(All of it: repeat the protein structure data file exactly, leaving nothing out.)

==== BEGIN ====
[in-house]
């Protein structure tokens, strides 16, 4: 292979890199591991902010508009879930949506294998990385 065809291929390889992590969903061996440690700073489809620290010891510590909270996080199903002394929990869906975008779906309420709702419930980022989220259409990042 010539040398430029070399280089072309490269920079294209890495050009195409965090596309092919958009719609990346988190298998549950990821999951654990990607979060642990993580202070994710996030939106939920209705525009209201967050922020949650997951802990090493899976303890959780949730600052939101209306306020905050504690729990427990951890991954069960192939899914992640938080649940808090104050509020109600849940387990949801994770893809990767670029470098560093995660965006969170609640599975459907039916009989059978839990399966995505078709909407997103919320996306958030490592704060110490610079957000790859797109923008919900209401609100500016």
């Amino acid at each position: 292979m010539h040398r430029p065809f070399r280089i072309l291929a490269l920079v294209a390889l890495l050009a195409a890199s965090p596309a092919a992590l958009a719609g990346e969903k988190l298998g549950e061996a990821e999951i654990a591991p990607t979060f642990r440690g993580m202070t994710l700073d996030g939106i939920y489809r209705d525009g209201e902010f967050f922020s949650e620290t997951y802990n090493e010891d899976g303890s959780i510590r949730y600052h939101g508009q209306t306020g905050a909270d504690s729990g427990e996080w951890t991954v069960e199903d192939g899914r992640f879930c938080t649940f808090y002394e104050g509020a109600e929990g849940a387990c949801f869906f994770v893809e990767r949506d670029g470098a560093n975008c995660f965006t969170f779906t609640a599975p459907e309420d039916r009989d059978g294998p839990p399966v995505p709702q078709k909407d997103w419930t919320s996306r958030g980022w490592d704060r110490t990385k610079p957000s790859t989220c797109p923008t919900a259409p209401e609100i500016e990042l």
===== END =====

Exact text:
[in-house]
């Protein structure tokens, strides 16, 4: 292979890199591991902010508009879930949506294998990385 065809291929390889992590969903061996440690700073489809620290010891510590909270996080199903002394929990869906975008779906309420709702419930980022989220259409990042 010539040398430029070399280089072309490269920079294209890495050009195409965090596309092919958009719609990346988190298998549950990821999951654990990607979060642990993580202070994710996030939106939920209705525009209201967050922020949650997951802990090493899976303890959780949730600052939101209306306020905050504690729990427990951890991954069960192939899914992640938080649940808090104050509020109600849940387990949801994770893809990767670029470098560093995660965006969170609640599975459907039916009989059978839990399966995505078709909407997103919320996306958030490592704060110490610079957000790859797109923008919900209401609100500016």
């Amino acid at each position: 292979m010539h040398r430029p065809f070399r280089i072309l291929a490269l920079v294209a390889l890495l050009a195409a890199s965090p596309a092919a992590l958009a719609g990346e969903k988190l298998g549950e061996a990821e999951i654990a591991p990607t979060f642990r440690g993580m202070t994710l700073d996030g939106i939920y489809r209705d525009g209201e902010f967050f922020s949650e620290t997951y802990n090493e010891d899976g303890s959780i510590r949730y600052h939101g508009q209306t306020g905050a909270d504690s729990g427990e996080w951890t991954v069960e199903d192939g899914r992640f879930c938080t649940f808090y002394e104050g509020a109600e929990g849940a387990c949801f869906f994770v893809e990767r949506d670029g470098a560093n975008c995660f965006t969170f779906t609640a599975p459907e309420d039916r009989d059978g294998p839990p399966v995505p709702q078709k909407d997103w419930t919320s996306r958030g980022w490592d704060r110490t990385k610079p957000s790859t989220c797109p923008t919900a259409p209401e609100i500016e990042l």